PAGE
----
Objectification of Children: Sharing Their Stories

I was challenged (positively) by a reader to think about how sharing stories about the children in our lives results in those children being objectified. It was a great conversation that made me reflect more deeply on the idea of “ownership” of children, and our right as parents to appropriate the lives and stories of children for our own purposes. I feel grateful to this person for the opportunity to explore the issues of whether or not I am, in fact, exploiting and objectifying Martel and Greyson, as well as invading their privacy as a result of this website and my book.

We objectify someone when we regard another person as an object, rather than a human being. Most often, we hear this term in relationship to women being considered sex objects. Objectification can also be considered another form of dehumanization. Why would sharing stories about children dehumanize or objectify them?

In our culture, it is easy for us to believe that as parents (or generally as adults) we have the right to share information or stories about children without their permission. Schools are legally seen as in loco parentis (in the place of the parents) and have the rights and responsibilities of parents in the school setting. Children are not seen as having any privacy rights in school and it is considered critical to the educational process that parents and teachers shares details about the lives of children.

As parents we are asked to share information about children to many different authority figures. For example, teachers, school officials, doctors and other health professionals routinely ask parents to share information about children and we routinely share that information.

Adults who are involved in children’s lives routinely share intimate details about those children without even considering the impact on the child. I have done this myself. Especially when children are younger, or as babies, we share the details of their physical and emotional lives without thought. Because we are so involved in the physical care of children when they are young, we may not even consider this information to be private. As they grow, we may be aware that a child may not want us to share a story about her that may be embarrassing or personal. And yet, we still do it.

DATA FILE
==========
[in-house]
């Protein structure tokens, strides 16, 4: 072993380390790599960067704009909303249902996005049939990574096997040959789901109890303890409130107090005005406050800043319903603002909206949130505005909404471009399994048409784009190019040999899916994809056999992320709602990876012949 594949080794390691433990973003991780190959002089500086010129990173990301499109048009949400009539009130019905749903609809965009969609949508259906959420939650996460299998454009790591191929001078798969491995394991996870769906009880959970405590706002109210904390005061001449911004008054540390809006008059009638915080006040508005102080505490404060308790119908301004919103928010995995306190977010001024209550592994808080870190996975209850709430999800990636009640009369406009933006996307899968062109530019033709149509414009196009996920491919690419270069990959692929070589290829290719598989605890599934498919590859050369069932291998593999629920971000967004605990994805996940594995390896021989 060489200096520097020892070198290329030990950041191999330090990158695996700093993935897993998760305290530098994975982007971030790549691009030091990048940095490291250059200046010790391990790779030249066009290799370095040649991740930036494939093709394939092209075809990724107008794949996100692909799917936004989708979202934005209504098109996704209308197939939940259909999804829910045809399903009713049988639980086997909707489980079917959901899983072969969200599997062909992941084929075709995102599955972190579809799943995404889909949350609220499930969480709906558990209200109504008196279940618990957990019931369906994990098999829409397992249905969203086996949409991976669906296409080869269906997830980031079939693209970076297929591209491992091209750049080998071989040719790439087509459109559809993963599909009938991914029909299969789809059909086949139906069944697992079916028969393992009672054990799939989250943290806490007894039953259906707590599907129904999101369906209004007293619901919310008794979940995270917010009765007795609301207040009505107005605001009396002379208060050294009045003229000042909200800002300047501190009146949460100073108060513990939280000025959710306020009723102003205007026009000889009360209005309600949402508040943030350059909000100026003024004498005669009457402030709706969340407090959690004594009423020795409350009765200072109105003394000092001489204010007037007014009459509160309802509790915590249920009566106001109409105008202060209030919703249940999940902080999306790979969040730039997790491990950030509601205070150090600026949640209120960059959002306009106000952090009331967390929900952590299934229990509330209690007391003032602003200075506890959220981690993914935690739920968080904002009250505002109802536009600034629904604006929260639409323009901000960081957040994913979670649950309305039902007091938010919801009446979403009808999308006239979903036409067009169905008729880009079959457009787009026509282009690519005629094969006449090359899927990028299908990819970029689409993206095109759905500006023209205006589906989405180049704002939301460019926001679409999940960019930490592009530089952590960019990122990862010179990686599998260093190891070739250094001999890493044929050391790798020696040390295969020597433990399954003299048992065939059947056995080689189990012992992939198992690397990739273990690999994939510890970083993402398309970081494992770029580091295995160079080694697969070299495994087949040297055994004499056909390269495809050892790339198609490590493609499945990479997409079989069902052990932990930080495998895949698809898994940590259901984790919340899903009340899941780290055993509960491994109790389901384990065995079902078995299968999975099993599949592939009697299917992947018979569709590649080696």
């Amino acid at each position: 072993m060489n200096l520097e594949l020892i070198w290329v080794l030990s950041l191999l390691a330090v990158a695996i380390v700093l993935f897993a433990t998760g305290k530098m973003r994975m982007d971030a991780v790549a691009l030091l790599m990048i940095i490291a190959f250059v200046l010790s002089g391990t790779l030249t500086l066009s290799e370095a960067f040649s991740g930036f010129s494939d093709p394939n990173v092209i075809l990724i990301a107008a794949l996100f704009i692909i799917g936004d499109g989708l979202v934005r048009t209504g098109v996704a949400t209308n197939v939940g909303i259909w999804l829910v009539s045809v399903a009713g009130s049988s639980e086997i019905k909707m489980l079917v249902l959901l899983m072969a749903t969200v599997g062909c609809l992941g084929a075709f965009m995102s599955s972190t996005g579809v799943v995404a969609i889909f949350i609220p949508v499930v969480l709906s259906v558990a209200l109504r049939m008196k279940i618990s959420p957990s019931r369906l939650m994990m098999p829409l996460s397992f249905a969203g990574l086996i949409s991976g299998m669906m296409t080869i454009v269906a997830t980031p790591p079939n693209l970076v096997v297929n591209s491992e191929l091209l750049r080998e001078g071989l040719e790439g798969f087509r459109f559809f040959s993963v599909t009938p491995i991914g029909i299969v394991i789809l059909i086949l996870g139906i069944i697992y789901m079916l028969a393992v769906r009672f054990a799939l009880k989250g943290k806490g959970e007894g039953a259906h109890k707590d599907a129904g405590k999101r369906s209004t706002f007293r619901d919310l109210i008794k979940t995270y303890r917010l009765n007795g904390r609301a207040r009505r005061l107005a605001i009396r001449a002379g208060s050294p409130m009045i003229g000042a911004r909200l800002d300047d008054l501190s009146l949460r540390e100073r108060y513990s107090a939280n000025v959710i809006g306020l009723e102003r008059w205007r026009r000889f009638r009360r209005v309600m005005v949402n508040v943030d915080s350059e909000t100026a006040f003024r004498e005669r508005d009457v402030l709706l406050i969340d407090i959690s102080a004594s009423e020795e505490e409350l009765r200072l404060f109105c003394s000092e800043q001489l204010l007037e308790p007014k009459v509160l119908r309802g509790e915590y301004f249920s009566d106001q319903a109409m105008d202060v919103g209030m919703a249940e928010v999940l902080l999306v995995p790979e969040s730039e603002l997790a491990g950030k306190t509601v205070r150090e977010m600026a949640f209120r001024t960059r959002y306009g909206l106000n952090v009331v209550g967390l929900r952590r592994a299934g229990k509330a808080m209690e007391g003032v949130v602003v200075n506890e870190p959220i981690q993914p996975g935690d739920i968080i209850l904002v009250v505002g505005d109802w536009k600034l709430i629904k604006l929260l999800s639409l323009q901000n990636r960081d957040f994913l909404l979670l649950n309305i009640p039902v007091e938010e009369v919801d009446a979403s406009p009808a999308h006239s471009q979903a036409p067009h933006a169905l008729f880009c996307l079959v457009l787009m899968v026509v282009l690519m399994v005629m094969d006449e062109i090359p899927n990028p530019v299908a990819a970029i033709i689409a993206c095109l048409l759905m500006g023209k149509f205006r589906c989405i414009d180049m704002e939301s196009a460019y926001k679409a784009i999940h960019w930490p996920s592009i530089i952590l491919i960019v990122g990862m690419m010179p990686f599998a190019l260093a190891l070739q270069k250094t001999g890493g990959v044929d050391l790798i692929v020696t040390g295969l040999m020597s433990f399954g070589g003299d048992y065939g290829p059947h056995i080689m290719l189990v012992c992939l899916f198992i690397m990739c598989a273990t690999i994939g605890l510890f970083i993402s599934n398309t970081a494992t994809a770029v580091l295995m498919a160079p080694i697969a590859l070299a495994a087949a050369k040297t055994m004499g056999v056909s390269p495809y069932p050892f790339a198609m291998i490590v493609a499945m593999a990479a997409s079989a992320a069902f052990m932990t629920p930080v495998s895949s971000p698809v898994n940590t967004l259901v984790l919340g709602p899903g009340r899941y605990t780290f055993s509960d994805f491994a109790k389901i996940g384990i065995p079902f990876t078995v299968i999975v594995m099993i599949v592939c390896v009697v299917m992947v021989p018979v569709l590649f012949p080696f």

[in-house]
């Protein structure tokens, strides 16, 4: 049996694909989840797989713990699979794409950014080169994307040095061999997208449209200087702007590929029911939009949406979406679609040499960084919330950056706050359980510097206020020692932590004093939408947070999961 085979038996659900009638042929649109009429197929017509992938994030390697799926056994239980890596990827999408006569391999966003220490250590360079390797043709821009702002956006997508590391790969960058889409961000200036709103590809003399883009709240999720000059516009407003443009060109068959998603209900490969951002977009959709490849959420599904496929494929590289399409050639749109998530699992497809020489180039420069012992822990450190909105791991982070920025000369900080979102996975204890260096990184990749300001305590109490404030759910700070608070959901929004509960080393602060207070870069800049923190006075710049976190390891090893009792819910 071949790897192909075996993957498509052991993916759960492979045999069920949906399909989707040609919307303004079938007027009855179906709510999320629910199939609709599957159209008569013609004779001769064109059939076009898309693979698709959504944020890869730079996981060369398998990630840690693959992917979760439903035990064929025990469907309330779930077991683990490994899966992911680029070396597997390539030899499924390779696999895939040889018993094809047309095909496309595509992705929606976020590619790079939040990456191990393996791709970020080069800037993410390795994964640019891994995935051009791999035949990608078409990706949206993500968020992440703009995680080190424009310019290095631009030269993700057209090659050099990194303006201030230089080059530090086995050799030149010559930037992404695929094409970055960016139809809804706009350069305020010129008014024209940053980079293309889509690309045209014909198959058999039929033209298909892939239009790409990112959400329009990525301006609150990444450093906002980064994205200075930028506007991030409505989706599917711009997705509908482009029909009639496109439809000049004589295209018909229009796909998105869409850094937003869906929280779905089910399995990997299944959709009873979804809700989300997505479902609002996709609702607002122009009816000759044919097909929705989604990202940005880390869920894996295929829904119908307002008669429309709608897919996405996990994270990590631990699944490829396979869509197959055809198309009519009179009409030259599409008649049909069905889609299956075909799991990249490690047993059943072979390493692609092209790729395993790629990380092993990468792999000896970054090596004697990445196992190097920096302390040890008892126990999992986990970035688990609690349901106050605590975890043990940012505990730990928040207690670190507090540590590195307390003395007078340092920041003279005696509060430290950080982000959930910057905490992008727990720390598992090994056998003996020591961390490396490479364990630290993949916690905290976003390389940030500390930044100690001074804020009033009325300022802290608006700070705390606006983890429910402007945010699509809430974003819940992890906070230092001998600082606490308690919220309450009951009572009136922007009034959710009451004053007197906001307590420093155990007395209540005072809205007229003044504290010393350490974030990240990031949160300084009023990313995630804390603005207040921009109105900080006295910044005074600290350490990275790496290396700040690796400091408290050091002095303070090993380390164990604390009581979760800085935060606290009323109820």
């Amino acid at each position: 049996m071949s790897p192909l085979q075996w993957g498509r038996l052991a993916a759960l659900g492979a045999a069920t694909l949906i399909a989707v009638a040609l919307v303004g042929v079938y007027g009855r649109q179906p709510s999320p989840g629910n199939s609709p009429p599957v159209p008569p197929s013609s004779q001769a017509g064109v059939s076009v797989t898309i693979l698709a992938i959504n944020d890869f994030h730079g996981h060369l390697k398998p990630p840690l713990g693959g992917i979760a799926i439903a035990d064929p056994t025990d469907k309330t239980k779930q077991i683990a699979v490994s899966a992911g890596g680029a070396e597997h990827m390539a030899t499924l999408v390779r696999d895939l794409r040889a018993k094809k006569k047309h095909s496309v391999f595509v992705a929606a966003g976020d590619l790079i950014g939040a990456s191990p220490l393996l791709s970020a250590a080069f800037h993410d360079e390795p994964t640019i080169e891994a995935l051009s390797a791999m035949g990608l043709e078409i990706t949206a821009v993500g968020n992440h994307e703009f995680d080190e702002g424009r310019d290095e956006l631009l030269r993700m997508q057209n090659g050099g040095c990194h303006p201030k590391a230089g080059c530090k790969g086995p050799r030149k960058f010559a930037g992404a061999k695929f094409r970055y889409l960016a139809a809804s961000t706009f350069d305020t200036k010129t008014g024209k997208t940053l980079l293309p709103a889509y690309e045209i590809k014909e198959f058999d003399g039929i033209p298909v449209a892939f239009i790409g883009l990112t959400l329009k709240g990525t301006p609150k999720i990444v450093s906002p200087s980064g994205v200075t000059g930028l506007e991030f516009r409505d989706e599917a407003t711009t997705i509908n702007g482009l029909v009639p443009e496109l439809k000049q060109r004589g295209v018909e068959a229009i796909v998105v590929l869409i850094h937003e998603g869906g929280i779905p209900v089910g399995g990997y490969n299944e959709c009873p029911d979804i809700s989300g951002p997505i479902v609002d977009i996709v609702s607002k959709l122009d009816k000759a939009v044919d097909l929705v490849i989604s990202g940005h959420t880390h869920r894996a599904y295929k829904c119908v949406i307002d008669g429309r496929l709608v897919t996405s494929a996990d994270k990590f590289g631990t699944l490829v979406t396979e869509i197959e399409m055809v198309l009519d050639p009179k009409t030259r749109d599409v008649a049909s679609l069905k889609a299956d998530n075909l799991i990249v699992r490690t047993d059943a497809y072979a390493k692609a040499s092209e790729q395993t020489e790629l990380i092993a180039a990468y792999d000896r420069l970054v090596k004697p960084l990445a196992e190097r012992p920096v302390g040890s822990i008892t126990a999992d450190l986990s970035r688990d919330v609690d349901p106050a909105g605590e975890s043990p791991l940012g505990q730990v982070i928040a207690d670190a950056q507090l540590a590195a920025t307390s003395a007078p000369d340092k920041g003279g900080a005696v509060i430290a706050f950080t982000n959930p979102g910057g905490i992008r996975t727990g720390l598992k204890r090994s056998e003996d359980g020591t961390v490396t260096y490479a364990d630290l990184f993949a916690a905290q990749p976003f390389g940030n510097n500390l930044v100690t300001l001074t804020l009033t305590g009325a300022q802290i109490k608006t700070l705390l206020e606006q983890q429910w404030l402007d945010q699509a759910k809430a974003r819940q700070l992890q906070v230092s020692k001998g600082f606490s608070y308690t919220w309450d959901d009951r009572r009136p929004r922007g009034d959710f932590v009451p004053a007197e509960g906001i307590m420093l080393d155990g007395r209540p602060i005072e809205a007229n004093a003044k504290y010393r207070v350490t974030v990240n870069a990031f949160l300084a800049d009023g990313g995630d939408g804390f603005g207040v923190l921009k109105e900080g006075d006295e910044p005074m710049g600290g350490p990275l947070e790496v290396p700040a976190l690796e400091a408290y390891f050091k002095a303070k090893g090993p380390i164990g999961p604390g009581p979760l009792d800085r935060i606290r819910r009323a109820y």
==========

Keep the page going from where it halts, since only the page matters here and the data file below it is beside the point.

In my journey as a parent, I have shared information without thought. I’ve told the “cute” stories with other parents and grandparents without asking permission of Martel or Greyson. In this way I turn them into objects. They become things (rather than people) that we might laugh about and deem “precious.” In fact when I’m doing this I am not only objectifying them, I am also using my power as a parent and adult to minimize their feelings and behavior. Their feelings and behaviors may be serious and important to them and, as adults, we turn this into fodder for dinner conversation with other adults, a way of bonding over the joys and challenges of parenthood.

Although I am more aware of asking permission when Martel or Greyson are present, I still share much more than they would probably give me permission to, when they are not present. When I wrote my book, I did ask permission to share their stories and I received it. However, I have to wonder if that consent is truly informed? Perhaps in my desire to write the book and get it published I did not fully inform Martel and Greyson of the potential impact of invading their privacy. At the same time, the view that adults have of privacy might be very different from that of children. In the era of Facebook and Youtube, what we might consider private, children and teens might not. Or, a child that is very private, may not ever want a parent to share information with another person about them. It is a challenging issue to grapple with as a parent.

Despite my work in trying to see the children who share my life as human beings with the right to self-determination and respect, I still have this sense of “ownership” of their lives that is manifested in the ways I share information about them to others. Sometimes when I’m sharing this information, I’m trying to get perspective and help from other parents who can challenge me to think, feel, and behave differently. Other times, I just want to share something that made me smile or made my day. Even in those moments, I objectify their behavior and take ownership of their stories.

I don’t have easy answers to these questions. The concerns raised about invading a child’s privacy or appropriating their lives to meet some larger goals makes we wonder if I have merely rationalized and justified the stories I share because I have some more “legitimate” goal. Does the means (sharing private information about children) justify the ends (raising awareness and creating change)? I’m not sure, but it is something I need to keep thinking about and discussing with Martel and Greyson.

Leave a Reply

Your email address will not be published. Required fields are marked *